Barriers to Breastfeeding – A Global Survey on Why Women Start and Stop BreastfeedingTable 4: Barriers to Continuing Breastfeeding Longer – Reasons Most Frequently Reported by Women WhoBreastfed for Stopping BreastfeedingWhat Stopped You Breastfeeding Longer?* All Mothers (%) US (%) UK (%) China (%) Brazil (%) India (%) Egypt (%) South Africa (%)supply decreased 40 70 32 58 34 50 17 9Child no longer wanted to nurse 24 5 24 31 35 20 33 21It became painful 15 30 20 9 4 14 19 12The time commitment needed to breastfeed 14 3 16 12 7 9 39 14I needed to go back to work 10 5 13 30 18 1 - -It was awkward to breastfeed outside of home 9 2 16 10 1 28 5 7It was difficult to find time to pump throughout the day 7 2 10 6 1 16 7 13*Multiple answers were allowed. For other reported reasons, see Philips Mother & Child Care report, 2011. 30Table 5: Barriers Related to Returning to Work – Percentage of Working Women in Agreement With StatementsAbout Their Workplace in Relation to Their Breastfeeding ExperiencesBreastfeeding Experience at Work Mothers † (%) US (%) UK (%) China (%) Brazil (%) India (%) Egypt (%) South Africa (%)At my work location we did not have good facilities 55 45 77 81 80 56 34 40to pump my breasts*I felt embarrassed to pump my breasts at work* 55 64 69 80 63 56 39 31I felt supported by my employer to breastfeed longer** 50 76 49 38 79 74 43 24I felt supported by my colleagues to breastfeed** 59 80 67 55 92 73 39 36†Working mothers only. *A high percentage of agreement with this statement is indicative of a barrier. **A low percentage of agreement with this statement is indicative of a barrier.On a month-by-month basis (data not shown), the decrease inbreastfeeding rates was fairly evenly distributed over the first threemonths but, for the period from Month 4 to Month 6, more than halfof the decrease was reported for Month 6, suggesting that, for thesewomen breastfeeding through, the first half-year was seen as animportant milestone to achieve. About one-third to one-half of thereported decline in the second half of the first year happened atMonth 12. A sharp decline was particularly visible in the Us, with 52 %discontinuing between seven and 12 months, and only 3 % continuingbeyond that. This decline was also visible to a lesser extent in Chinaand Brazil. This might indicate that the reinforcement of messagesaround the importance of breastfeeding in this period should besupported to increase breastfeeding rates past the first year.StoppingTable 4 summarises the reasons women mentioned that caused themto stop breastfeeding. The main reason, overall, was that 40 % ofmothers felt that their supply decreased, with extremes in theUs (70 %) and China (58 %), in contrast to south Africa (9 %) and Egypt(17 %). Another important reason women reported for stoppingbreastfeeding was that the baby no longer wanted to nurse (24 %),though this was more pronounced beyond the first six months, whenweaning becomes more common through the introduction of solidfoods. 30 Other important reasons were pain associated with feeding(15 %), especially in the first three months, 30 and the time needed tobreastfeed (14 %) or to pump (7 %). Other prominent reasons includedthe need to go back to work (10 %) and feeling awkward breastfeedingoutside the home (9 %).Table 5 shows underlying reasons why a return to work is perceivedas a barrier to continued breastfeeding, highlighting embarrassmentand the lack of facilities and support from co-workers.(10 %). Based on the views of working women only, the barrier appliesto almost half (43 %) of all working women in China, whereas, in theUs, it only relates to a minority (9 %). This difference between Chinaand the Us may be explained by differences in facilities at the worklocation and support from employers and colleagues (see Table 5).Starting and Continuing SuccessfullyWhen asked about factors related to getting started withbreastfeeding, almost half of all women were worried about howto breastfeed and/or whether it would be easy, though responsesdiffered largely by country (see Table 6). Women in the Us and the UKfelt most at ease, whereas women in Brazil and Egypt were mostworried. This indicates a need to inform women effectively about howto breastfeed. Indeed, help with preparing to breastfeed and gettingstarted may have been present in various forms, notably throughbreastfeeding classes, hospital support and lactation consultants.some 41 % of women completed a breastfeeding class (see Table 6).Of the women who did not complete a breastfeeding class, 38 % feltit was not necessary, 23 % were not aware of the possibility and, for13 %, such classes were not available. 30 Table 7 shows breastfeedingduration as a function of women’s completion of breastfeeding class.The proportion of women who completed a breastfeedingclass tends to be larger in the group breastfeeding for 7–12 monthscompared with 0–3 months, except in Egypt and India where mostwomen sustained breastfeeding over 12 months, irrespective of(a comparatively low) breastfeeding class attendance. Data for 13–18months’ breastfeeding duration were less consistent to infer aneffect of class attendance. The overall data seem to show thatwomen were more likely to breastfeed longer (i.e., up to 12 months)if they had completed a breastfeeding class. This indicates a furtherpromotion of these classes could increase breastfeeding success.When looking more closely at the need to go back to work, it appearsthat the relative importance of this barrier is much greater whenconsidering only the women who work (28 % of them report it as areason for stopping breastfeeding) versus all the women in the studyWhen it comes to hospital support, only 60 % of surveyed women feltthere was adequate support for getting started with breastfeedingafter giving birth – a number fairly consistent across countries (range45–78 %, see Table 6).E U r O P E A N O B s T E T r I C s & g y N A E C O L O g y s U P P L E M E N T 5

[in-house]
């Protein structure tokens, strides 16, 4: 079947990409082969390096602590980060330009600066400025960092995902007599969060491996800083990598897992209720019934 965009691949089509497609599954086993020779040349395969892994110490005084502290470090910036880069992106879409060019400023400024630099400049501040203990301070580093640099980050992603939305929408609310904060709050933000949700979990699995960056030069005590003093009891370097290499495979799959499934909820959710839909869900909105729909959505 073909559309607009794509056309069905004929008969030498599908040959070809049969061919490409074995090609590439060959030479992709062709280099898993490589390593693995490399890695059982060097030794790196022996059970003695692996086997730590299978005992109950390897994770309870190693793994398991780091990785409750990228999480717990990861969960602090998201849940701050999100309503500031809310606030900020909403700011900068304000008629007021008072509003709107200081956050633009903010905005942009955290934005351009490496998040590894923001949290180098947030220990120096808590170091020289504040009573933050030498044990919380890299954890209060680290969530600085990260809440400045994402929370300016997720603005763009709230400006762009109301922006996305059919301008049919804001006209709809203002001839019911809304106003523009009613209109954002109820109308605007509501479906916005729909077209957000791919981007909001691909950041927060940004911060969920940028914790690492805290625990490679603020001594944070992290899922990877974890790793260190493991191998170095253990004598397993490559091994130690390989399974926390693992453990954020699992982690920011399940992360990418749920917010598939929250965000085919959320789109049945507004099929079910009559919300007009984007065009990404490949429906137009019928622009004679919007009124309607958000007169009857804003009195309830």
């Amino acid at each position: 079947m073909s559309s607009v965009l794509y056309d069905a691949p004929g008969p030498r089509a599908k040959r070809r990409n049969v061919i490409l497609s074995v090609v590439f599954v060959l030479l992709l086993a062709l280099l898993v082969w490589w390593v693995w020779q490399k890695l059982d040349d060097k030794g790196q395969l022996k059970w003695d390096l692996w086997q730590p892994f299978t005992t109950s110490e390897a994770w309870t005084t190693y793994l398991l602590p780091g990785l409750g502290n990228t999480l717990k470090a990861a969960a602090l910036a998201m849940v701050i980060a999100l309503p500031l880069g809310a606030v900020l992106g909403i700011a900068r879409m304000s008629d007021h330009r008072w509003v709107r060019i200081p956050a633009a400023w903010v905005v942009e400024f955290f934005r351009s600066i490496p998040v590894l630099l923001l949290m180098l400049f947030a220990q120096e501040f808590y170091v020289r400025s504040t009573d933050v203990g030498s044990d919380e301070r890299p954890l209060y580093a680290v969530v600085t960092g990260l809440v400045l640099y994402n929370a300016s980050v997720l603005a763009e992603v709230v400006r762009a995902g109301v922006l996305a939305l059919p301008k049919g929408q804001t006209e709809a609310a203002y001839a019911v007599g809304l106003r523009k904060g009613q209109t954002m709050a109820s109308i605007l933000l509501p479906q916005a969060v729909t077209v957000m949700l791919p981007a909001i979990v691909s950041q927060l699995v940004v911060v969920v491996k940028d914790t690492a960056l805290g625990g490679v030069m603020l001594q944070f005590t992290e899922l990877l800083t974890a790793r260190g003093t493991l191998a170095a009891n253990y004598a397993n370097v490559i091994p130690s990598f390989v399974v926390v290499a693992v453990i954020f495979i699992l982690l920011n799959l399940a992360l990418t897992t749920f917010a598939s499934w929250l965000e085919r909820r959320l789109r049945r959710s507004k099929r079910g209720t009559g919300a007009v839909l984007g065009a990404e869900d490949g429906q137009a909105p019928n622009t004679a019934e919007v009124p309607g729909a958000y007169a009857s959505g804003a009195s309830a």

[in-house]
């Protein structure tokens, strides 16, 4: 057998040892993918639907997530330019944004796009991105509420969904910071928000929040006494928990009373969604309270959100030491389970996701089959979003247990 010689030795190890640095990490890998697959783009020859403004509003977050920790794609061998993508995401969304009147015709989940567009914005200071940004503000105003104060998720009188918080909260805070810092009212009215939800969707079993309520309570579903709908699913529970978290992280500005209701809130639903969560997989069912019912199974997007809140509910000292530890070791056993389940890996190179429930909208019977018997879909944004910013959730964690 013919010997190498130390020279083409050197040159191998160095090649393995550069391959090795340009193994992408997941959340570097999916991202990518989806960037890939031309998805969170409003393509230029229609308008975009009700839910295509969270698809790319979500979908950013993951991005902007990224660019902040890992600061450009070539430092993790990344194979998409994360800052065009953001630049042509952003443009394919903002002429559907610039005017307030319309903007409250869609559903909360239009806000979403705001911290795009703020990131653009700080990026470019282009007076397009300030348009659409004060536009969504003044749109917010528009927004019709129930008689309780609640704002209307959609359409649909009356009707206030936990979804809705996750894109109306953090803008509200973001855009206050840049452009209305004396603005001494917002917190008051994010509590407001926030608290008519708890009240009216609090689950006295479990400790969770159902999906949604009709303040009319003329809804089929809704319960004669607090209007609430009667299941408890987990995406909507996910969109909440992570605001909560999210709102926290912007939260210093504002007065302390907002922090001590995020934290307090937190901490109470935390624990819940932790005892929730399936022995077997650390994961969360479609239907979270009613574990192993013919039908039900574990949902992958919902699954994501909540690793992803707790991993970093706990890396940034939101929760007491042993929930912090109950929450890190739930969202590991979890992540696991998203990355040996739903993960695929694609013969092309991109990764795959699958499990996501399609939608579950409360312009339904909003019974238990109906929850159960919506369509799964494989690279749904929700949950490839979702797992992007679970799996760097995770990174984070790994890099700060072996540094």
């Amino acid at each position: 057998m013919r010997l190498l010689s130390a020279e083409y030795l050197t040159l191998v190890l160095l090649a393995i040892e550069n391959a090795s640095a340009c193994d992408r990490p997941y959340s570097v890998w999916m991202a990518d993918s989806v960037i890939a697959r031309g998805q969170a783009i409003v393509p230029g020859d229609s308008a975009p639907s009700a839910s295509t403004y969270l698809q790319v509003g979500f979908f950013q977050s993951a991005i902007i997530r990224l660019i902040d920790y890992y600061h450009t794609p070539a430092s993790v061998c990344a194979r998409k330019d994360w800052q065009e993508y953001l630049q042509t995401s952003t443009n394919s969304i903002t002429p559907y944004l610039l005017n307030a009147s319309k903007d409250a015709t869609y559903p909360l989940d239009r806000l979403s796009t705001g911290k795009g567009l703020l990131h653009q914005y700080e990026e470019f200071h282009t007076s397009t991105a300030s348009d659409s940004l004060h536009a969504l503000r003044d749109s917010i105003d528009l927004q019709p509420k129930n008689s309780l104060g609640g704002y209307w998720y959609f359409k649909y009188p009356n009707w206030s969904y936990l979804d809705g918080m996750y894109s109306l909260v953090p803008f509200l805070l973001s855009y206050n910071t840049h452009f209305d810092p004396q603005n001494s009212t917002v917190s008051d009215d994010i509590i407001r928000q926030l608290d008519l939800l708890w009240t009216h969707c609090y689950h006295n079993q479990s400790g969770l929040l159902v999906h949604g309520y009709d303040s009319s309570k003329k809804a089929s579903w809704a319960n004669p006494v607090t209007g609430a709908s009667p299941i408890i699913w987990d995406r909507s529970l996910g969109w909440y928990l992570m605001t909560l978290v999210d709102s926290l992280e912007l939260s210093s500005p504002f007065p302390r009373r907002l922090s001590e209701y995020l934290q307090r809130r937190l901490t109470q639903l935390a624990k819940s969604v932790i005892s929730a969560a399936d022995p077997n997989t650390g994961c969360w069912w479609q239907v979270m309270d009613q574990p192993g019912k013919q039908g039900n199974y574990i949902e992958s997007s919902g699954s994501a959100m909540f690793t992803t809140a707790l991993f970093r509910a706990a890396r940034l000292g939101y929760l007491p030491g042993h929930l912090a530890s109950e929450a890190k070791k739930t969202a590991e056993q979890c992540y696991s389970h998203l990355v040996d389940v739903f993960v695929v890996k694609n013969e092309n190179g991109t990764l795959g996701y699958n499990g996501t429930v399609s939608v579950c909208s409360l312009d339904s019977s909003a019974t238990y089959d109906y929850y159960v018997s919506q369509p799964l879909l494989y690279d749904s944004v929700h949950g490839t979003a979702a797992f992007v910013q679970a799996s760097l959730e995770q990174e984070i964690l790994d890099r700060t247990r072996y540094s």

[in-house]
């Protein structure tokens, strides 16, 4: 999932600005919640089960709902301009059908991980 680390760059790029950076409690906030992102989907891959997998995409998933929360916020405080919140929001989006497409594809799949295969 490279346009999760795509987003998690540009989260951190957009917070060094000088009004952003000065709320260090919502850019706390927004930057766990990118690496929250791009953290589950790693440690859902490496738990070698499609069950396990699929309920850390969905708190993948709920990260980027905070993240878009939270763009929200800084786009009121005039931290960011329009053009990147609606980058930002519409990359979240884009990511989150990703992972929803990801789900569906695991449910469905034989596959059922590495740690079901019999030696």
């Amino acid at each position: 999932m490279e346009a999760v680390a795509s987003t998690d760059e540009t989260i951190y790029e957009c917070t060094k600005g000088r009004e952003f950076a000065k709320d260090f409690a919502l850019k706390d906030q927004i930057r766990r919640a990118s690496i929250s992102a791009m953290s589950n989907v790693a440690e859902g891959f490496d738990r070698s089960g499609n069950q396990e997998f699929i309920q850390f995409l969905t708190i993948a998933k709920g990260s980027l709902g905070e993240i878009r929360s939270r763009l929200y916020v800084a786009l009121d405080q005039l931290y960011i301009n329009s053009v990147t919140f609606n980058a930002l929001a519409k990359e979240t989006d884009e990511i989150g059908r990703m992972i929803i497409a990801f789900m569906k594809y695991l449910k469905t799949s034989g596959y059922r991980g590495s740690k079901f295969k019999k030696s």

Post-natal CareTable 6: Worries About Breastfeeding and Professional Help With BreastfeedingProportion of Women Who … All Mothers (%) US (%) UK (%) China (%) Brazil (%) India (%) Egypt (%) South Africa (%)Were worried about how to breastfeed/whether 46 23 28 51 61 48 73 36breastfeeding would be easyCompleted breastfeeding class 41 73 21 61 51 8 18 54Felt there was adequate support at the hospital 60 64 66 47 78 52 59 45to help them getting started with breastfeedingHad access to a lactation consultant 60 91 42 45 72 68 34 72Table 7: Relationship Between Breastfeeding Duration and Completion of Breastfeeding ClassPercentage of Women Who Completed Breastfeeding Class by Breastfeeding DurationAny Duration (%) 0–3 Months (%) 4–6 Months (%) 7–12 Months (%) 13–18 Months (%)All Mothers 41 34 46 56 31Us 73 61 68 79 68UK 21 15 30 30 31China 61 30 63 70 59Brazil 51 48 29 54 82India 8 13 16 5 10Egypt 18 21 25 23 18south Africa 54 58 64 63 35Table 8: Relationship Between Breastfeeding Duration and Availability of Lactation ConsultantsPercentage of Women Who Had Access to a Lactation Consultant by Breastfeeding DurationAny Duration (%) 0–3 Months (%) 4–6 Months (%) 7–12 Months (%) 13–18 Months (%)All Mothers 60 54 64 68 60Us 91 78 91 93 85UK 42 40 50 50 58China 45 60 46 41 53Brazil 72 52 61 81 90India 68 61 71 61 71Egypt 34 21 22 52 40south Africa 72 77 78 80 72Lactation consultants were available to 60 % of the womeninterviewed, ranging from 91 % in the Us to 34 % in Egypt (see Table 6).Table 8 compares the access to lactation consultants with thebreastfeeding duration. Except for China, the proportion of womenwho had access to a lactation consultant fairly consistently increasedwith increasing breastfeeding duration from 0–3 months up to7–12 months. These data seem to indicate women were breastfeedinglonger if they had had access to a lactation consultant. This wouldsuggest that access to lactation consultants – or, when lactationconsultants are least available, other healthcare professionals such asmidwives – could increase breastfeeding duration.DiscussionAspirationsClearly, women aspire to initiate breastfeeding and they want it forthe right reasons, the primary reasons being that it is healthier for theinfant, the most natural thing to do and safer than formula milk (seeTable 2). Though preferences fluctuate somewhat by country, takentogether, these three reasons amount to about 90 % and all pertain tosafeguarding the health of the infant, indicating that the awareness ofthe importance of breastfeeding is well established worldwide.The Us score a surprisingly high 28 % on “safer than formula milk”,although both formula and water should be of high quality in thatcountry. The UK findings are interesting since, on the one hand, 27 %of women want to start breastfeeding because it is the “most naturalthing to do”, while, on the other hand, 21 % say they do not even wantto start at all. This may suggest a potential dilemma in promoting‘naturalness’ too fiercely, thereby engaging some while dissuadingothers, and indicates a need to understand both outcomes better tosupport breastfeeding initiation in the UK more effectively. Withregard to reasons for not starting breastfeeding in the UK, perhaps theresults from a study in Ireland might be relevant: they includedembarrassment at breastfeeding in public, time and lifestylerestrictions associated with breastfeeding, and a negative perceptionof breastfeeding. 31DurationIn the literature, rates for any breastfeeding at six months in Europehave been reported to be as low as 14 % in Ireland, 26 around 30 %in the Netherlands, 32 almost 50 % in Italy and germany, 33,34 58 % inFinland 20 and as high as 80 % in Norway. 21,23 In the Us, Australia andrussia, breastfeeding rates at six months average around 45–50 %. 35–38In metropolitan areas of China, breastfeeding rates at four monthsaverage around 60–90 %. 18 In south Asia, breastfeeding rates at oneyear range from 79–96 %. 17,39Our results for the UK at six months (26 %) fall between those reportedfor Ireland and the Netherlands, and are well below the 50–80 %reported elsewhere in Europe. Our results for China, with 67 % stillbreastfeeding past six months, appear in agreement with thosereported by Xu et al. 18 Our results for India are somewhat lower than6E U r O P E A N O B s T E T r I C s & g y N A E C O L O g y s U P P L E M E N T